Vienna, October 27 – Ingush President Yunus-Bek Yevkurov says that “the force structures could have taken part” in the murder of Maksharip Aushev, because “officers of law enforcement organs sometimes participate in fights among bandit groups.” But that does not mean, he adds, that “the powers that be have given them such taskings.”
Yevkurov’s statement, made in an interview on Ekho Moskvy and published today in “Vremya novostey,” calls attention to what may be the most disturbing aspect of this latest murder of an opposition figure: the increasing extent to which those nominally in power do not effectively control Russia’s security agencies (www.vremya.ru/2009/198/4/240437.html).
And while Yevkurov added that he was “inclined” toward a different explanation for this murder, the Ingushetia president’s willingness to acknowledge this possibility likely is more immediately significant: After all, his predecessor Murat Zyazikov was removed after Magomed Yevloyev, one of Zyazikov’s most vocal opponents, died while in MVD custody.
But regardless of what the investigation reveals or doesn’t about who was behind this killing, Sergey Markedonov, one of Moscow’s most thoughtful observers of the North Caucasus, argues today that it is already possible to draw “certain preliminary political results” from this case (www.chaskor.ru/p.php?id=11741).
Like Yevloyev, Markedonov points out, Aushev was not only the owner of the Ingushetia.org but a leading member of “the secular opposition” in the North Caucasus, someone who regularly criticized “not only the republic’s powers that be but also radical extremist Islamism.”
His murder – and the Moscow analyst says that preliminary reports from the scene of the crime over the weekend suggest that it was carried out in a “professional” way – thus removes from the scene precisely the kind of individual who could help create civic center between the radicals and those in Moscow who believe that force is the only proper response to radicalism.
In an essay on the Chaskor.ru portal yesterday, Markedonov suggests that there are three conclusions that should be drawn now. First, he says, this murder shows that “the electoral successes of the ruling party [United Russia] and the proud reports about the stabilization of the situation [in the North Caucasus] are far from reality.”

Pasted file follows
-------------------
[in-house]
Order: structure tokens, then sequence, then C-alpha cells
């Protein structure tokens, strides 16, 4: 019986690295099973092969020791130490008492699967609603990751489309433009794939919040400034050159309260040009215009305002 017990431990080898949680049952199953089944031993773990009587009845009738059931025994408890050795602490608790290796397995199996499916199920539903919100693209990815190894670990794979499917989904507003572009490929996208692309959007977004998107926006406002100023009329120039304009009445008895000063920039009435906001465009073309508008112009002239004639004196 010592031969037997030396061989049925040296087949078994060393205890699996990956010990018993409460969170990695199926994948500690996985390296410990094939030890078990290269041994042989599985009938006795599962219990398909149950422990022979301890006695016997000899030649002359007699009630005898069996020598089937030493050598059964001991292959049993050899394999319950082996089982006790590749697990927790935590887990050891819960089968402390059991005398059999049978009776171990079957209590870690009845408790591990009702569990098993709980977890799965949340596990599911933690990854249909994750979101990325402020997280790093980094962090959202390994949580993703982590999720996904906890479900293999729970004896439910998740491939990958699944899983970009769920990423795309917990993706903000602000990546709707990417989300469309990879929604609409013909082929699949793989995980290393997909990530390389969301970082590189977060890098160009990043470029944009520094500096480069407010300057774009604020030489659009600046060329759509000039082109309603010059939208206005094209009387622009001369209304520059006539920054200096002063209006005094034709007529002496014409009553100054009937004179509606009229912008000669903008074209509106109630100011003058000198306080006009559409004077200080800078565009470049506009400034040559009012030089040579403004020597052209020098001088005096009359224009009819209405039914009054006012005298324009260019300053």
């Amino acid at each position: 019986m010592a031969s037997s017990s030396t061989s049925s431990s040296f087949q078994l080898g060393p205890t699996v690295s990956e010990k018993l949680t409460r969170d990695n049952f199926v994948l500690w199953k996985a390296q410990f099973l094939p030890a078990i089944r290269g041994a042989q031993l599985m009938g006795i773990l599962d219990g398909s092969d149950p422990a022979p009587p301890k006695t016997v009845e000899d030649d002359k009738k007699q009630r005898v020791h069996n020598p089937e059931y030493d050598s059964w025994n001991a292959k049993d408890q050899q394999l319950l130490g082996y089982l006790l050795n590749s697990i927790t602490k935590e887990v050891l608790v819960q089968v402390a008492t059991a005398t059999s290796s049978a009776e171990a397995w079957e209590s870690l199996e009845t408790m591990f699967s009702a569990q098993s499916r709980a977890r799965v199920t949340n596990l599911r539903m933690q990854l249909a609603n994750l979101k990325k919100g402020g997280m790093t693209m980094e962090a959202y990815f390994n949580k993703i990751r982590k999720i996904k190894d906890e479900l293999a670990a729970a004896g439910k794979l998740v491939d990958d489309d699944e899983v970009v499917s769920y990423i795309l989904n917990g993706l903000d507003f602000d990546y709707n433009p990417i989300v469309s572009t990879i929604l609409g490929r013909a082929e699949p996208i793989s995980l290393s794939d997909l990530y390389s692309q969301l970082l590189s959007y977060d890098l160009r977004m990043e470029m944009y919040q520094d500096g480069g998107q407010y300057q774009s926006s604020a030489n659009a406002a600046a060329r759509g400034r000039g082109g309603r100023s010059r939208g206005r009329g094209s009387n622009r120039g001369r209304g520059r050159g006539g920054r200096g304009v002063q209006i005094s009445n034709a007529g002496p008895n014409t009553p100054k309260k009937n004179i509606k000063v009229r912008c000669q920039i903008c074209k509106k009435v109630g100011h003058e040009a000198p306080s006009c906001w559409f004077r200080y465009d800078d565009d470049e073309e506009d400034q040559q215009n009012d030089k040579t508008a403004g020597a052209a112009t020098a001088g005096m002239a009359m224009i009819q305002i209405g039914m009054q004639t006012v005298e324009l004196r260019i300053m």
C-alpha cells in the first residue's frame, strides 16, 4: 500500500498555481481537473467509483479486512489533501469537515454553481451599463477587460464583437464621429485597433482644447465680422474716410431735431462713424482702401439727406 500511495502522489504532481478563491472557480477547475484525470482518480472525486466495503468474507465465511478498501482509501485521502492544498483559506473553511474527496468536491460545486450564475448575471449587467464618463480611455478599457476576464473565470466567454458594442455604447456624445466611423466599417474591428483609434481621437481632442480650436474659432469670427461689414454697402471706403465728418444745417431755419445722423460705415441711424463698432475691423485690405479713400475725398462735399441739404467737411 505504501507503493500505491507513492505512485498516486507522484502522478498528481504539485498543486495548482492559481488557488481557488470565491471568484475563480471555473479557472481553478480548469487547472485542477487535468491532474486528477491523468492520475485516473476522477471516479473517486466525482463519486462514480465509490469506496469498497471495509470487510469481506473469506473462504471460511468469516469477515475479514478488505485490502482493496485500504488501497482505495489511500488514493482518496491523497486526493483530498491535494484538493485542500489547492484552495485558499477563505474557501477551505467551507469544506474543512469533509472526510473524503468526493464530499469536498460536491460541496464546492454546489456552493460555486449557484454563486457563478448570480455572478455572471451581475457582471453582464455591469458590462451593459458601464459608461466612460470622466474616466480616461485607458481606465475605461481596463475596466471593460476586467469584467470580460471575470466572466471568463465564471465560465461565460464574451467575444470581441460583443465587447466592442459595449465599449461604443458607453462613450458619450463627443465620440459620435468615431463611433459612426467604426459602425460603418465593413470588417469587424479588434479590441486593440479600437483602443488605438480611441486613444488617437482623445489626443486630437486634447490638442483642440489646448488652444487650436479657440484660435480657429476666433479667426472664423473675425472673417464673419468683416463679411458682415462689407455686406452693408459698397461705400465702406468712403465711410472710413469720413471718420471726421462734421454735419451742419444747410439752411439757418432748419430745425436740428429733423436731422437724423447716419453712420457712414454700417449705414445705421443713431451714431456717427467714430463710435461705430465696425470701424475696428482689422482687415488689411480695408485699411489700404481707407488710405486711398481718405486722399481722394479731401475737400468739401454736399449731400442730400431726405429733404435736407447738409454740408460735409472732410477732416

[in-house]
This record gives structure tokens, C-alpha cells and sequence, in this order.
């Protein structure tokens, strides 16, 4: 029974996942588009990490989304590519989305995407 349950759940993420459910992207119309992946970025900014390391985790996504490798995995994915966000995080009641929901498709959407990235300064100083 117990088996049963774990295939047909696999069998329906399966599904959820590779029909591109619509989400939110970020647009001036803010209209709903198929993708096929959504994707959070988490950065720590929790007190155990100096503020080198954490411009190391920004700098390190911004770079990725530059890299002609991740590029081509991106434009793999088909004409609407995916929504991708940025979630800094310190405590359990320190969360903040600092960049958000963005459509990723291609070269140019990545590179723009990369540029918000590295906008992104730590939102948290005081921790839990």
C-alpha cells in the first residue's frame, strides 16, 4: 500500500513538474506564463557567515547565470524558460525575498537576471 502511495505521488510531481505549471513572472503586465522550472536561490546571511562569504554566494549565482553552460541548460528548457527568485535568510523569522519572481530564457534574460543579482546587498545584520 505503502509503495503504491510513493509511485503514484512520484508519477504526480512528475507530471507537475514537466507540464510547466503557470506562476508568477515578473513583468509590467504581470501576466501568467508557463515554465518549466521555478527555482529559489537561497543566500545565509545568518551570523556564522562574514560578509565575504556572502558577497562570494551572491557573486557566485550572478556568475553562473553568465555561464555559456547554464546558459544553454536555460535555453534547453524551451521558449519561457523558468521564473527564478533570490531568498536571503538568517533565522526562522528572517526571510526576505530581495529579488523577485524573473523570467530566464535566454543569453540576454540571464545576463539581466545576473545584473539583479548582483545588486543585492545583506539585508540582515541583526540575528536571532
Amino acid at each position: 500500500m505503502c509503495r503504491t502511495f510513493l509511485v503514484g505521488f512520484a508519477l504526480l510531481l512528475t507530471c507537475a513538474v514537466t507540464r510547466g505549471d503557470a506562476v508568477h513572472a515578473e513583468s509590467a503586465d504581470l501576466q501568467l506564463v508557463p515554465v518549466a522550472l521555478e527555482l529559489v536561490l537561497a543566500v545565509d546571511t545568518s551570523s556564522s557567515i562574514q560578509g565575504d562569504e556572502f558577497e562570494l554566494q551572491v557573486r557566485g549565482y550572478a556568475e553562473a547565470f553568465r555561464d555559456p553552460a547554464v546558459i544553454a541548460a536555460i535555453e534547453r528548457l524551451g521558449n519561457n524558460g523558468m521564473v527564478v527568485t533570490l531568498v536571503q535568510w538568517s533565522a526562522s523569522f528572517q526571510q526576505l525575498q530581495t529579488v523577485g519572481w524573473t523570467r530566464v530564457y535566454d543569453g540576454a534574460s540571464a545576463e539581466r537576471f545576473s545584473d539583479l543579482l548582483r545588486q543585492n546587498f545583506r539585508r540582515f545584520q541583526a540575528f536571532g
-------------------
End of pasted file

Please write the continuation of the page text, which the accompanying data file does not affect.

Indeed, the Moscow political analyst suggests that the way in which Moscow insisted that the elections be carried out had the effect of undercutting and isolating precisely those like Aushev who could, were more competitive contests to be permitted, attract local people who otherwise will be more inclined to support the radicals.
Second, Markedonov continues, Aushev’s murder represents “not simply a challenge to media freedom or the activities of non-governmental organizations as such. It is a challenge to Russian statehood in exactly the same way the murder of the head of the Daghestani MVD and the assassination attempt against the president of Ingushetia were.”
That is not “a beautiful metaphor,” Markedonov says, “and even more it is not a gift to official Kremlin propaganda.” That is because Maksharip Aushev was a member of the expert council of the apparatus of the human rights ombudsman in Russia” and thus an official of the Russian state, however few reports about his death have pointed that out.
And third, the longtime observer of developments in the Caucasus says, Aushev’s murder is tragically typical. “With rare exceptions, those very human rights activists” who have been killed in that region “have condemned extremist and terrorist methods of struggle and demanded from the Russian authorities [only] that they observe Russian (and not some other) law.”
In that sense, Markedonov argues, “it is impossible to overrate their role in preventing the splitting apart of the country,” however few among the powers that be understand the significance of people like Aushev for the future of the North Caucasus and indeed of Russia as a whole.
Russians must “stop considering the murders of leaders of social groups and NGOs as some kind of ‘risk’ of those professions,” he said, and instead recognize that “the murders of those who are trying to improve the quality of the powers that be – including law enforcement structures, which are the basis of the state machine – are a direct challenge to the state.”
The only people who benefit from such murders, Markedonov concludes, are either radicals who want to destabilize the situation or those “who want to convert [the state] into a profitable private business, in which there exists only one goal – superprofits not constrained by law or other standards.”